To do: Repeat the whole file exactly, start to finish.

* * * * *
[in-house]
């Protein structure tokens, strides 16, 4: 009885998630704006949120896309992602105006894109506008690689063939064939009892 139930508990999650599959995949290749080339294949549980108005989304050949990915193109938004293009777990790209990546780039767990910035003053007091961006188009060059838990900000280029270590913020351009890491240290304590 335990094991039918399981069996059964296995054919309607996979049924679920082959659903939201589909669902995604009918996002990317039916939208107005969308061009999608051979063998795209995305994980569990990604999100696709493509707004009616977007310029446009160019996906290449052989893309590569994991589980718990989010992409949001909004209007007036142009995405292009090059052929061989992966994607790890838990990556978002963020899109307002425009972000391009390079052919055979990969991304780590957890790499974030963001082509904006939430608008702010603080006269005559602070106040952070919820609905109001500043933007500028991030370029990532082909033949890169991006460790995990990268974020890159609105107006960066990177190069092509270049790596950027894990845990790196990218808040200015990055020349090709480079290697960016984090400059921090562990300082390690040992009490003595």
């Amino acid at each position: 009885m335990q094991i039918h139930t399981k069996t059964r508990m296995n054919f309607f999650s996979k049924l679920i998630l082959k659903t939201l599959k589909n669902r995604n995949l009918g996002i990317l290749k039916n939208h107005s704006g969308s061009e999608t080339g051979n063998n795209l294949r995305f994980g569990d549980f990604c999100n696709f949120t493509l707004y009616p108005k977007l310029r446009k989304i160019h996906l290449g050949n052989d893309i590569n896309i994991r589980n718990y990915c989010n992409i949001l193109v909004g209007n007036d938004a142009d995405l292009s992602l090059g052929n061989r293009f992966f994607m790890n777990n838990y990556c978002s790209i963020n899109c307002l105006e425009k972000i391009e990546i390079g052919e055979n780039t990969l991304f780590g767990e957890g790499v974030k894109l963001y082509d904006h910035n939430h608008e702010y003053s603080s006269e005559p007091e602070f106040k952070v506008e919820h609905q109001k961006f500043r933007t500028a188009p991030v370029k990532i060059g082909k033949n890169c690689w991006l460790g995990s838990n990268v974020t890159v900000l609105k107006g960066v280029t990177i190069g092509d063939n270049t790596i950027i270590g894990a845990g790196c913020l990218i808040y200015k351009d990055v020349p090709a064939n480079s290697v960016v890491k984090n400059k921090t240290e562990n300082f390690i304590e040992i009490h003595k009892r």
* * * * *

[in-house]
């Protein structure tokens, strides 16, 4: 009885998630704006949120896309992602105006894109506008690689063939064939009892 139930508990999650599959995949290749080339294949549980108005989304050949990915193109938004293009777990790209990546780039767990910035003053007091961006188009060059838990900000280029270590913020351009890491240290304590 335990094991039918399981069996059964296995054919309607996979049924679920082959659903939201589909669902995604009918996002990317039916939208107005969308061009999608051979063998795209995305994980569990990604999100696709493509707004009616977007310029446009160019996906290449052989893309590569994991589980718990989010992409949001909004209007007036142009995405292009090059052929061989992966994607790890838990990556978002963020899109307002425009972000391009390079052919055979990969991304780590957890790499974030963001082509904006939430608008702010603080006269005559602070106040952070919820609905109001500043933007500028991030370029990532082909033949890169991006460790995990990268974020890159609105107006960066990177190069092509270049790596950027894990845990790196990218808040200015990055020349090709480079290697960016984090400059921090562990300082390690040992009490003595």
């Amino acid at each position: 009885m335990q094991i039918h139930t399981k069996t059964r508990m296995n054919f309607f999650s996979k049924l679920i998630l082959k659903t939201l599959k589909n669902r995604n995949l009918g996002i990317l290749k039916n939208h107005s704006g969308s061009e999608t080339g051979n063998n795209l294949r995305f994980g569990d549980f990604c999100n696709f949120t493509l707004y009616p108005k977007l310029r446009k989304i160019h996906l290449g050949n052989d893309i590569n896309i994991r589980n718990y990915c989010n992409i949001l193109v909004g209007n007036d938004a142009d995405l292009s992602l090059g052929n061989r293009f992966f994607m790890n777990n838990y990556c978002s790209i963020n899109c307002l105006e425009k972000i391009e990546i390079g052919e055979n780039t990969l991304f780590g767990e957890g790499v974030k894109l963001y082509d904006h910035n939430h608008e702010y003053s603080s006269e005559p007091e602070f106040k952070v506008e919820h609905q109001k961006f500043r933007t500028a188009p991030v370029k990532i060059g082909k033949n890169c690689w991006l460790g995990s838990n990268v974020t890159v900000l609105k107006g960066v280029t990177i190069g092509d063939n270049t790596i950027i270590g894990a845990g790196c913020l990218i808040y200015k351009d990055v020349p090709a064939n480079s290697v960016v890491k984090n400059k921090t240290e562990n300082f390690i304590e040992i009490h003595k009892r």